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Writing Where It Hurts

It is no secret that writing good stories is not as easy as many people believe it is. If translating your thoughts into words isn’t hard enough, the first draft is followed by numerous rewriting and editing rounds. A writer revisits every one of their stories ad nauseam before – and if – it ever sees publication.

What happens if a story is particularly painful to write?

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The “Monsters” Selection Procedure

In an earlier post, I told you about the desire for diversity that spawned the idea of The Kalbrandt Institute Archives, and how this led to Eva’s explorations forming the framework for the memories she retrieves from the files in the archive.

Each file has its own cast and setting in time and space, but each book has a central theme. Since there are so many different monsters, ghosts, intriguing artefacts and mysterious monuments, how could I possibly select just one over all the others?

I can’t. So instead of choosing one, I choose five.

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Structuring the Archives

Impatient as I am, I created The Kalbrandt Institute Archives series to cover as many subjects as possible within one project. As a consequence, the classic story structure doesn’t work.

The standard 3-act (or 5-act, if you prefer) story arc is designed for a single plot with subplots. When you weave multiple plots together, you have to switch focus between them. Just look at Game of Thrones.

But where the Game of Thrones intersects the plots, permitting a classic structure for each plot in itself, the stories from the archives were going to be stand-alone stories that do not touch on one another. Their only link – at least initially – is be Eva, who reads them.

All Plots Are Equal

Assembling apparently unrelated stories into a single, coherent story is a unique challenge. The answer, however, was obvious:

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Why I created the Kalbrandt Institute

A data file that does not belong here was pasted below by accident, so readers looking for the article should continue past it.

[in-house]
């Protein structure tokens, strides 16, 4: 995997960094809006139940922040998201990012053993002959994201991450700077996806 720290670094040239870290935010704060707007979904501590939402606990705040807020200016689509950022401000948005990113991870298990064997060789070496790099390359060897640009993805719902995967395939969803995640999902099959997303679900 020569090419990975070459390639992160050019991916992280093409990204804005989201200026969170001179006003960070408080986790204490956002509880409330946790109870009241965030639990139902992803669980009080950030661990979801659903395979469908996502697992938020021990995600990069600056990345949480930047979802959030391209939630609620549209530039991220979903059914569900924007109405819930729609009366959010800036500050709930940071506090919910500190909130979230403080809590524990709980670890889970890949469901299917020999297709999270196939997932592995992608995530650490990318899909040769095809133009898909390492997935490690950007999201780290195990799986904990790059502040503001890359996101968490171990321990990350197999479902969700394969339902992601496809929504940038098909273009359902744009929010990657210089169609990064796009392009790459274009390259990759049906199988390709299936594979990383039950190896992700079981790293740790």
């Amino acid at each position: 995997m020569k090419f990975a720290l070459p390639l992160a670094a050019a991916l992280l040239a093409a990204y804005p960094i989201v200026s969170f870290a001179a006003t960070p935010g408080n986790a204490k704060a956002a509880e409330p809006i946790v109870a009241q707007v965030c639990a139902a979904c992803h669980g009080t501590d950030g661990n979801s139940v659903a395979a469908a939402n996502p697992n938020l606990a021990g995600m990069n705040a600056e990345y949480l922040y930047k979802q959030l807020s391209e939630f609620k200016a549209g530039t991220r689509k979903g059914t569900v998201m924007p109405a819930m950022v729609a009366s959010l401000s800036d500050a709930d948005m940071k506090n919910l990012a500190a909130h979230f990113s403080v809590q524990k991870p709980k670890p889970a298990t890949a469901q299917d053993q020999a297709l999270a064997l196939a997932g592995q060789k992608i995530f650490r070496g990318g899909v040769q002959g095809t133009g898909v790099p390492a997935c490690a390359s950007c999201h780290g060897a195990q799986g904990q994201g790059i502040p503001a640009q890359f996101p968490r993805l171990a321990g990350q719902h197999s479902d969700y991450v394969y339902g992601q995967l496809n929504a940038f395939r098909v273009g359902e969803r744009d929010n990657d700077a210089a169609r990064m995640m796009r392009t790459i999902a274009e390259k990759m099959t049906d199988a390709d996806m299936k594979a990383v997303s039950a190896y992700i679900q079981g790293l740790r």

When I turned my writing hobby into my profession, I faced a precarious situation for a writer. Because from thereon out, I needed to create projects I would want to stick with until the bitter end.

A prickly problem indeed. Over the decades, I have always had too many story ideas. Furious scribbling to keep up with the plot bunny farm spewing subjects, themes, characters and settings earned me a hard drive full of unfinished stories, but little else. Deciding to write for publication didn’t change that.

I’m also terrible at choosing one thing when I see a way to have my cake and eat it… Cue maniacal laughter!

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Where Has The Horror Gone?

In the age of mass media, horror enthusiasts needn’t go to a bookstore or cinema to get their fix. And for once, it’s not the Internet that is to blame.

horror

A Dying Fire

Every day and every night, the syndicate news channels spew one horror story after another. There is enough drama to satisfy our every craving for fear and terror. And should the world fail to be on fire, the news writers add drama to whatever is happening with a few choice words: calling a collision a “car accident” doesn’t turn any heads, but “disaster” still gets a response.

It’s no secret that we are desensitising at an alarming rate. Hundreds get killed in a natural cataclysm, yet we shrug and check our Facebook status. News outlets desperately try to fan the flames of this dying fire by using ever more superlatives, but fact remains that the number of people who give f*** all about anything is dwindling faster than ever before.

You can only fan a flame so many times before it starves.

Horrific Methods

Unfortunately, the horror side of the entertainment industry feeds off that same dying fire. The audience isn’t scared – or even mildly uneasy – unless they care. Unless they empathise with at least one of the characters and their situation. The artists’ job is to make them care. Feed the fire, as it were.

But that has become an uphill battle in all media.